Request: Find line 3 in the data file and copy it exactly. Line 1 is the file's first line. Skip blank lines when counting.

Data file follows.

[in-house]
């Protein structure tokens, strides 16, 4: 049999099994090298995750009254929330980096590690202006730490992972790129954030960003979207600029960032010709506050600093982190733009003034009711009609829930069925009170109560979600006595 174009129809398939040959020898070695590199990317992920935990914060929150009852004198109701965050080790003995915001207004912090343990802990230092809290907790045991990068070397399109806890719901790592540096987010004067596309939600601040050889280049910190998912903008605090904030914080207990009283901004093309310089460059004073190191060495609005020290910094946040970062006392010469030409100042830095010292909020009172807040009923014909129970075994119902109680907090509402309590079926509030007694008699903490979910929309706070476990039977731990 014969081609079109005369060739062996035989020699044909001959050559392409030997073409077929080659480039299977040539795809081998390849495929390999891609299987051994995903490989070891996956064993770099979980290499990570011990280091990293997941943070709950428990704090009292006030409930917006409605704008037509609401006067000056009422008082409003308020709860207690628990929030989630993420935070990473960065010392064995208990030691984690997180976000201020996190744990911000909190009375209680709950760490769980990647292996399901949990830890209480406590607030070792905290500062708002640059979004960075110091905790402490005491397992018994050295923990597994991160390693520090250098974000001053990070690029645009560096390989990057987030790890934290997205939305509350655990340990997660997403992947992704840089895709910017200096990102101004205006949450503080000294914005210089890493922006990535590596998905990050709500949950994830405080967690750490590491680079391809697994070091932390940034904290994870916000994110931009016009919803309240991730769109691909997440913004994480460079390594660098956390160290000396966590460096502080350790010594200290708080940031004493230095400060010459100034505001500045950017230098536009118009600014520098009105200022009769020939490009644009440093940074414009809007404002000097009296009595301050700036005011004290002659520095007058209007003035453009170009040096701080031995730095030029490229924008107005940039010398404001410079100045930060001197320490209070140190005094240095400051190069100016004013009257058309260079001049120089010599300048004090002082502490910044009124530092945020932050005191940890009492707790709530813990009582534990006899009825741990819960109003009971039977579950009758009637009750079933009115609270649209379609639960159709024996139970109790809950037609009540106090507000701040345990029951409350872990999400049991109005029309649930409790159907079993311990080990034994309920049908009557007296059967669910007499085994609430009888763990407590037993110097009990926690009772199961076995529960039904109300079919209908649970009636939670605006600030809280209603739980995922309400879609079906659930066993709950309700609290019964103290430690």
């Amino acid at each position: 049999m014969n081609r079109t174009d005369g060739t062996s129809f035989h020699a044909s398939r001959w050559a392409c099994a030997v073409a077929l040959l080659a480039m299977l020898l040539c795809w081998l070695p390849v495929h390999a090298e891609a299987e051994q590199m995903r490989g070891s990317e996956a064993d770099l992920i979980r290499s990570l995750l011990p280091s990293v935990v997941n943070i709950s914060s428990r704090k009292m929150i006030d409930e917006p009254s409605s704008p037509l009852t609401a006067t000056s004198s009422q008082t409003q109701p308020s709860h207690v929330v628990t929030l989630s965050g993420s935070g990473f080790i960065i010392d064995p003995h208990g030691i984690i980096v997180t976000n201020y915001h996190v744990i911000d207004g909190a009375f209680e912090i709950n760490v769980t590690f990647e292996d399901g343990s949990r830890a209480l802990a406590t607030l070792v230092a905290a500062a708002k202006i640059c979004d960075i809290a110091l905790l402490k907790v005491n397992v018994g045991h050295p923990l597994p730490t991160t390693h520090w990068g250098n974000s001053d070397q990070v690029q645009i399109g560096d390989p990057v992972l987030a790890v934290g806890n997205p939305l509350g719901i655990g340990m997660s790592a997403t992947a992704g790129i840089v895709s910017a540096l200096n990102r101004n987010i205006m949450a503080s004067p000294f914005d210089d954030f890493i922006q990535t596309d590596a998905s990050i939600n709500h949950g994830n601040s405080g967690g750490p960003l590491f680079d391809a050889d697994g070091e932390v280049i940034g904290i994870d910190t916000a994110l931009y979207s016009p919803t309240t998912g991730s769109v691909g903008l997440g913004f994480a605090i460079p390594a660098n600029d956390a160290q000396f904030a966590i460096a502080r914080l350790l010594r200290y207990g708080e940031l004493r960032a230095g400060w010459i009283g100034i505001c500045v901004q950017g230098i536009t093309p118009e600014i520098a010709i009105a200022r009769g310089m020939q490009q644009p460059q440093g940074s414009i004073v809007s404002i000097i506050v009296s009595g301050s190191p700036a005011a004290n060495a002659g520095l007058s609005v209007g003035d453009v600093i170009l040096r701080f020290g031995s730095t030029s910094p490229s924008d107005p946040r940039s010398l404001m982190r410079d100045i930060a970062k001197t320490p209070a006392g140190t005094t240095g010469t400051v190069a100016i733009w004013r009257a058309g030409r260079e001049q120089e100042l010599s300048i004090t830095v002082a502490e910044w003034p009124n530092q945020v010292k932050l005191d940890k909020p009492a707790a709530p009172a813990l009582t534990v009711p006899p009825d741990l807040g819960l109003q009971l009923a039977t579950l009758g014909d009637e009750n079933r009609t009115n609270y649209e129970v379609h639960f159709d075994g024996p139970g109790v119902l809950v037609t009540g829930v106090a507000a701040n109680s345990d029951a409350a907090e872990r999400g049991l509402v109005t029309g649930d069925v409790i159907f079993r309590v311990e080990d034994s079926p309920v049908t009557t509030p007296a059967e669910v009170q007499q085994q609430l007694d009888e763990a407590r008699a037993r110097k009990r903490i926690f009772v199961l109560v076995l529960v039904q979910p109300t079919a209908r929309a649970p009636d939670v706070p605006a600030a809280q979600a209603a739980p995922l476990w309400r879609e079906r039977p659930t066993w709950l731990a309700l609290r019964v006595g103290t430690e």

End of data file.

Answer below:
């Amino acid at each position: 049999m014969n081609r079109t174009d005369g060739t062996s129809f035989h020699a044909s398939r001959w050559a392409c099994a030997v073409a077929l040959l080659a480039m299977l020898l040539c795809w081998l070695p390849v495929h390999a090298e891609a299987e051994q590199m995903r490989g070891s990317e996956a064993d770099l992920i979980r290499s990570l995750l011990p280091s990293v935990v997941n943070i709950s914060s428990r704090k009292m929150i006030d409930e917006p009254s409605s704008p037509l009852t609401a006067t000056s004198s009422q008082t409003q109701p308020s709860h207690v929330v628990t929030l989630s965050g993420s935070g990473f080790i960065i010392d064995p003995h208990g030691i984690i980096v997180t976000n201020y915001h996190v744990i911000d207004g909190a009375f209680e912090i709950n760490v769980t590690f990647e292996d399901g343990s949990r830890a209480l802990a406590t607030l070792v230092a905290a500062a708002k202006i640059c979004d960075i809290a110091l905790l402490k907790v005491n397992v018994g045991h050295p923990l597994p730490t991160t390693h520090w990068g250098n974000s001053d070397q990070v690029q645009i399109g560096d390989p990057v992972l987030a790890v934290g806890n997205p939305l509350g719901i655990g340990m997660s790592a997403t992947a992704g790129i840089v895709s910017a540096l200096n990102r101004n987010i205006m949450a503080s004067p000294f914005d210089d954030f890493i922006q990535t596309d590596a998905s990050i939600n709500h949950g994830n601040s405080g967690g750490p960003l590491f680079d391809a050889d697994g070091e932390v280049i940034g904290i994870d910190t916000a994110l931009y979207s016009p919803t309240t998912g991730s769109v691909g903008l997440g913004f994480a605090i460079p390594a660098n600029d956390a160290q000396f904030a966590i460096a502080r914080l350790l010594r200290y207990g708080e940031l004493r960032a230095g400060w010459i009283g100034i505001c500045v901004q950017g230098i536009t093309p118009e600014i520098a010709i009105a200022r009769g310089m020939q490009q644009p460059q440093g940074s414009i004073v809007s404002i000097i506050v009296s009595g301050s190191p700036a005011a004290n060495a002659g520095l007058s609005v209007g003035d453009v600093i170009l040096r701080f020290g031995s730095t030029s910094p490229s924008d107005p946040r940039s010398l404001m982190r410079d100045i930060a970062k001197t320490p209070a006392g140190t005094t240095g010469t400051v190069a100016i733009w004013r009257a058309g030409r260079e001049q120089e100042l010599s300048i004090t830095v002082a502490e910044w003034p009124n530092q945020v010292k932050l005191d940890k909020p009492a707790a709530p009172a813990l009582t534990v009711p006899p009825d741990l807040g819960l109003q009971l009923a039977t579950l009758g014909d009637e009750n079933r009609t009115n609270y649209e129970v379609h639960f159709d075994g024996p139970g109790v119902l809950v037609t009540g829930v106090a507000a701040n109680s345990d029951a409350a907090e872990r999400g049991l509402v109005t029309g649930d069925v409790i159907f079993r309590v311990e080990d034994s079926p309920v049908t009557t509030p007296a059967e669910v009170q007499q085994q609430l007694d009888e763990a407590r008699a037993r110097k009990r903490i926690f009772v199961l109560v076995l529960v039904q979910p109300t079919a209908r929309a649970p009636d939670v706070p605006a600030a809280q979600a209603a739980p995922l476990w309400r879609e079906r039977p659930t066993w709950l731990a309700l609290r019964v006595g103290t430690e």